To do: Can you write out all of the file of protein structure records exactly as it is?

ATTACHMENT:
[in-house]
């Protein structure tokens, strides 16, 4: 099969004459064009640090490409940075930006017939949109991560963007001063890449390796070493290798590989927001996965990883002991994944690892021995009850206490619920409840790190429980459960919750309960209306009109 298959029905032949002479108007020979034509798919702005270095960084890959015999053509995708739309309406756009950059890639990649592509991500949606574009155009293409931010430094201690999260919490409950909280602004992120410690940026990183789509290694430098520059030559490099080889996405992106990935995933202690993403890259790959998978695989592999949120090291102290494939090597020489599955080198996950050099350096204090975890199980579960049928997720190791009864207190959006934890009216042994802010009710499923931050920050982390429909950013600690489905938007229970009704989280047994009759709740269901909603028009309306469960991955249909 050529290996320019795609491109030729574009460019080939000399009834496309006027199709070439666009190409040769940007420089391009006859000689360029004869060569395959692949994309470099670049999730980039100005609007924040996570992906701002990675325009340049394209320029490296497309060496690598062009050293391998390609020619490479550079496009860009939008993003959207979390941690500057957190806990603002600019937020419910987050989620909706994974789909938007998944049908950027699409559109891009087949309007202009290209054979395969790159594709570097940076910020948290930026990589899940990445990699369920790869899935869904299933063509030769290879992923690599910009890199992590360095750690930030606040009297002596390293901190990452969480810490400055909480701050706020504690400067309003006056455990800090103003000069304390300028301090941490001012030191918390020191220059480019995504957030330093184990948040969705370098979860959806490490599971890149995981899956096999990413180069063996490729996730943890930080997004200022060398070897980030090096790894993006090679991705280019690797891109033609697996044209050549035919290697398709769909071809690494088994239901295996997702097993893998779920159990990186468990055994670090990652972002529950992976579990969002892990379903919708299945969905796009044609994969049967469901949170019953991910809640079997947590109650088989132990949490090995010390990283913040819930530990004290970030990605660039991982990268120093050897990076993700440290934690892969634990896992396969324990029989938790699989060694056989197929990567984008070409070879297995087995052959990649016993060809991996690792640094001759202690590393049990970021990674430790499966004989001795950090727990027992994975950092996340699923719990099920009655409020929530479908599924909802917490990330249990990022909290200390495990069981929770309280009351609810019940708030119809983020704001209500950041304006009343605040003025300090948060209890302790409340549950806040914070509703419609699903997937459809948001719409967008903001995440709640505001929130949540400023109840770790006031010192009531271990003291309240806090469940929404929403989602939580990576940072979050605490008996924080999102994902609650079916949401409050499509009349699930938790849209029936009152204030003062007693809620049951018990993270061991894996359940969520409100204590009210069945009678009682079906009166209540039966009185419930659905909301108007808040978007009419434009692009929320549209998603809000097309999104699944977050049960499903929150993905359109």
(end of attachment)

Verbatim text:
[in-house]
């Protein structure tokens, strides 16, 4: 099969004459064009640090490409940075930006017939949109991560963007001063890449390796070493290798590989927001996965990883002991994944690892021995009850206490619920409840790190429980459960919750309960209306009109 298959029905032949002479108007020979034509798919702005270095960084890959015999053509995708739309309406756009950059890639990649592509991500949606574009155009293409931010430094201690999260919490409950909280602004992120410690940026990183789509290694430098520059030559490099080889996405992106990935995933202690993403890259790959998978695989592999949120090291102290494939090597020489599955080198996950050099350096204090975890199980579960049928997720190791009864207190959006934890009216042994802010009710499923931050920050982390429909950013600690489905938007229970009704989280047994009759709740269901909603028009309306469960991955249909 050529290996320019795609491109030729574009460019080939000399009834496309006027199709070439666009190409040769940007420089391009006859000689360029004869060569395959692949994309470099670049999730980039100005609007924040996570992906701002990675325009340049394209320029490296497309060496690598062009050293391998390609020619490479550079496009860009939008993003959207979390941690500057957190806990603002600019937020419910987050989620909706994974789909938007998944049908950027699409559109891009087949309007202009290209054979395969790159594709570097940076910020948290930026990589899940990445990699369920790869899935869904299933063509030769290879992923690599910009890199992590360095750690930030606040009297002596390293901190990452969480810490400055909480701050706020504690400067309003006056455990800090103003000069304390300028301090941490001012030191918390020191220059480019995504957030330093184990948040969705370098979860959806490490599971890149995981899956096999990413180069063996490729996730943890930080997004200022060398070897980030090096790894993006090679991705280019690797891109033609697996044209050549035919290697398709769909071809690494088994239901295996997702097993893998779920159990990186468990055994670090990652972002529950992976579990969002892990379903919708299945969905796009044609994969049967469901949170019953991910809640079997947590109650088989132990949490090995010390990283913040819930530990004290970030990605660039991982990268120093050897990076993700440290934690892969634990896992396969324990029989938790699989060694056989197929990567984008070409070879297995087995052959990649016993060809991996690792640094001759202690590393049990970021990674430790499966004989001795950090727990027992994975950092996340699923719990099920009655409020929530479908599924909802917490990330249990990022909290200390495990069981929770309280009351609810019940708030119809983020704001209500950041304006009343605040003025300090948060209890302790409340549950806040914070509703419609699903997937459809948001719409967008903001995440709640505001929130949540400023109840770790006031010192009531271990003291309240806090469940929404929403989602939580990576940072979050605490008996924080999102994902609650079916949401409050499509009349699930938790849209029936009152204030003062007693809620049951018990993270061991894996359940969520409100204590009210069945009678009682079906009166209540039966009185419930659905909301108007808040978007009419434009692009929320549209998603809000097309999104699944977050049960499903929150993905359109």